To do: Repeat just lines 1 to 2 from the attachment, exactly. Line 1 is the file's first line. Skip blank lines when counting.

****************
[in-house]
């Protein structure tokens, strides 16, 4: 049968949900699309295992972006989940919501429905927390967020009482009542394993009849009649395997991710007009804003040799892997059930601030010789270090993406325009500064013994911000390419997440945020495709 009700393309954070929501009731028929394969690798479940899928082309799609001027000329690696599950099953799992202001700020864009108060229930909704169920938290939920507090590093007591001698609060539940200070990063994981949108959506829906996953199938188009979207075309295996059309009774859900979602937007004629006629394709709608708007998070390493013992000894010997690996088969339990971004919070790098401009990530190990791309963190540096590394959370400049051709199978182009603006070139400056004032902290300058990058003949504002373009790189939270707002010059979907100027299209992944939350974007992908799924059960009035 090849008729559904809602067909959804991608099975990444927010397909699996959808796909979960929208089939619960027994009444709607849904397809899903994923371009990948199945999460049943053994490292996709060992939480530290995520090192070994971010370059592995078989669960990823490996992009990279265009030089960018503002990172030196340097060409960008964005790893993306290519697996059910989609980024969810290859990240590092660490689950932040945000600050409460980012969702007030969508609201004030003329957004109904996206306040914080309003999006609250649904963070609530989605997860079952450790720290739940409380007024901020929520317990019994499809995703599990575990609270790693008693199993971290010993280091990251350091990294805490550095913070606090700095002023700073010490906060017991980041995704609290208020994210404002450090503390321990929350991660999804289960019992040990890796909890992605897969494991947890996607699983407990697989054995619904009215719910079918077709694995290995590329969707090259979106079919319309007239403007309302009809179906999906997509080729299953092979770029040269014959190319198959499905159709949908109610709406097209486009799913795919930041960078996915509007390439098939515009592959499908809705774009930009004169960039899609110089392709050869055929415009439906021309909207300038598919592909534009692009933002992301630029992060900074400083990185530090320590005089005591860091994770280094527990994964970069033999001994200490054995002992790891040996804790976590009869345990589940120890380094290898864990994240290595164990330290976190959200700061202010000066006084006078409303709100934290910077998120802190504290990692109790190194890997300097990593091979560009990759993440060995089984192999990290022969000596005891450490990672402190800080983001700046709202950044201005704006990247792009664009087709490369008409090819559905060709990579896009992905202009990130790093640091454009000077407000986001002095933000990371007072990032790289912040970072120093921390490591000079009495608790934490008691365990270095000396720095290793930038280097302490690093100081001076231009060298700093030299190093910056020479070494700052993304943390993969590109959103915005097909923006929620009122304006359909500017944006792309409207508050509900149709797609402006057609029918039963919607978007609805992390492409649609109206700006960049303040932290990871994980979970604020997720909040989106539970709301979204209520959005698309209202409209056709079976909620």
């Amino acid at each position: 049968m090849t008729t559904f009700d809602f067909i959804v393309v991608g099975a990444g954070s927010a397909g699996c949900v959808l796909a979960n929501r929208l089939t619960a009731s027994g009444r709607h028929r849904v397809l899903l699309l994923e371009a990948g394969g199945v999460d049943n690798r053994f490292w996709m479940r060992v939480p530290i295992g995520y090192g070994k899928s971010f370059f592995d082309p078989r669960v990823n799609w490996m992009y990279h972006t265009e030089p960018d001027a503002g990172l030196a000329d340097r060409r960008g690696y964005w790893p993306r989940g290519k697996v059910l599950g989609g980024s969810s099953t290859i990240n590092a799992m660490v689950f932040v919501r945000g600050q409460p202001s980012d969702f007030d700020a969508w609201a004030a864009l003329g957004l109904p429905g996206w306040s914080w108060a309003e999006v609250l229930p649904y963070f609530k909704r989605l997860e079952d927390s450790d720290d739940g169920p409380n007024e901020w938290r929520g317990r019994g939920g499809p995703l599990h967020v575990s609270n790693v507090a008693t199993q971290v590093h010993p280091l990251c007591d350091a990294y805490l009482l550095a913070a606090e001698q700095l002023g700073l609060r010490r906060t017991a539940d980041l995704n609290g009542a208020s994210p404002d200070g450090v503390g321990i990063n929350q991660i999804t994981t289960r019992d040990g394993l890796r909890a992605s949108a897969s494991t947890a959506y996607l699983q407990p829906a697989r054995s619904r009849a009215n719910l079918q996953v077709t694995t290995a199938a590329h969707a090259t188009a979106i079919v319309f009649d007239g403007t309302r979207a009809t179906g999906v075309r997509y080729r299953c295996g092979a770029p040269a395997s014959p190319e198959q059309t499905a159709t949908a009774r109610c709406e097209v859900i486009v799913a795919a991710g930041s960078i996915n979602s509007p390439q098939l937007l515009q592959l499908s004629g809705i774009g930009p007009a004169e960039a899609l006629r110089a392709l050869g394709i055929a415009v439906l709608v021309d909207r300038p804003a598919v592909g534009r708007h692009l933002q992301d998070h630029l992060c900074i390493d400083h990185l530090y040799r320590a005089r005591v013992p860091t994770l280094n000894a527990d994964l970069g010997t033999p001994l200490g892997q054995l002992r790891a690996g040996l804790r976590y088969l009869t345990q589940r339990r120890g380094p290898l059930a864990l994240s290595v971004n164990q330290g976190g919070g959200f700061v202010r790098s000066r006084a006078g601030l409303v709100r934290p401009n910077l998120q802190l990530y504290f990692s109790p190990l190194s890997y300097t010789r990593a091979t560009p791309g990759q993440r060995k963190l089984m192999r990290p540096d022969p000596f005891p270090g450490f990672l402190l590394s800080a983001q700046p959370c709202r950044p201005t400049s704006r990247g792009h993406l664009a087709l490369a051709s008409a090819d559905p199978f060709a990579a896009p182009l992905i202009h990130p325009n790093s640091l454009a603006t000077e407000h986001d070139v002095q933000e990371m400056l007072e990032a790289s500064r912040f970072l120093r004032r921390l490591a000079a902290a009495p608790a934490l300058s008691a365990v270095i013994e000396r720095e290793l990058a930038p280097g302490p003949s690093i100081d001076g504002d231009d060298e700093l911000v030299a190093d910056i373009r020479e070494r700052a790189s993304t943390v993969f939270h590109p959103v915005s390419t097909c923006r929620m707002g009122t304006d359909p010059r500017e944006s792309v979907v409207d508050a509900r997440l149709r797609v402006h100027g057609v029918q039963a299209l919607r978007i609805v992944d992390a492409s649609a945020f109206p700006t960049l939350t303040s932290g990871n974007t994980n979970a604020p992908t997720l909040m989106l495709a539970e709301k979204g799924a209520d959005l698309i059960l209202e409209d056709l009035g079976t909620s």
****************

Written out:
[in-house]
């Protein structure tokens, strides 16, 4: 049968949900699309295992972006989940919501429905927390967020009482009542394993009849009649395997991710007009804003040799892997059930601030010789270090993406325009500064013994911000390419997440945020495709 009700393309954070929501009731028929394969690798479940899928082309799609001027000329690696599950099953799992202001700020864009108060229930909704169920938290939920507090590093007591001698609060539940200070990063994981949108959506829906996953199938188009979207075309295996059309009774859900979602937007004629006629394709709608708007998070390493013992000894010997690996088969339990971004919070790098401009990530190990791309963190540096590394959370400049051709199978182009603006070139400056004032902290300058990058003949504002373009790189939270707002010059979907100027299209992944939350974007992908799924059960009035 090849008729559904809602067909959804991608099975990444927010397909699996959808796909979960929208089939619960027994009444709607849904397809899903994923371009990948199945999460049943053994490292996709060992939480530290995520090192070994971010370059592995078989669960990823490996992009990279265009030089960018503002990172030196340097060409960008964005790893993306290519697996059910989609980024969810290859990240590092660490689950932040945000600050409460980012969702007030969508609201004030003329957004109904996206306040914080309003999006609250649904963070609530989605997860079952450790720290739940409380007024901020929520317990019994499809995703599990575990609270790693008693199993971290010993280091990251350091990294805490550095913070606090700095002023700073010490906060017991980041995704609290208020994210404002450090503390321990929350991660999804289960019992040990890796909890992605897969494991947890996607699983407990697989054995619904009215719910079918077709694995290995590329969707090259979106079919319309007239403007309302009809179906999906997509080729299953092979770029040269014959190319198959499905159709949908109610709406097209486009799913795919930041960078996915509007390439098939515009592959499908809705774009930009004169960039899609110089392709050869055929415009439906021309909207300038598919592909534009692009933002992301630029992060900074400083990185530090320590005089005591860091994770280094527990994964970069033999001994200490054995002992790891040996804790976590009869345990589940120890380094290898864990994240290595164990330290976190959200700061202010000066006084006078409303709100934290910077998120802190504290990692109790190194890997300097990593091979560009990759993440060995089984192999990290022969000596005891450490990672402190800080983001700046709202950044201005704006990247792009664009087709490369008409090819559905060709990579896009992905202009990130790093640091454009000077407000986001002095933000990371007072990032790289912040970072120093921390490591000079009495608790934490008691365990270095000396720095290793930038280097302490690093100081001076231009060298700093030299190093910056020479070494700052993304943390993969590109959103915005097909923006929620009122304006359909500017944006792309409207508050509900149709797609402006057609029918039963919607978007609805992390492409649609109206700006960049303040932290990871994980979970604020997720909040989106539970709301979204209520959005698309209202409209056709079976909620």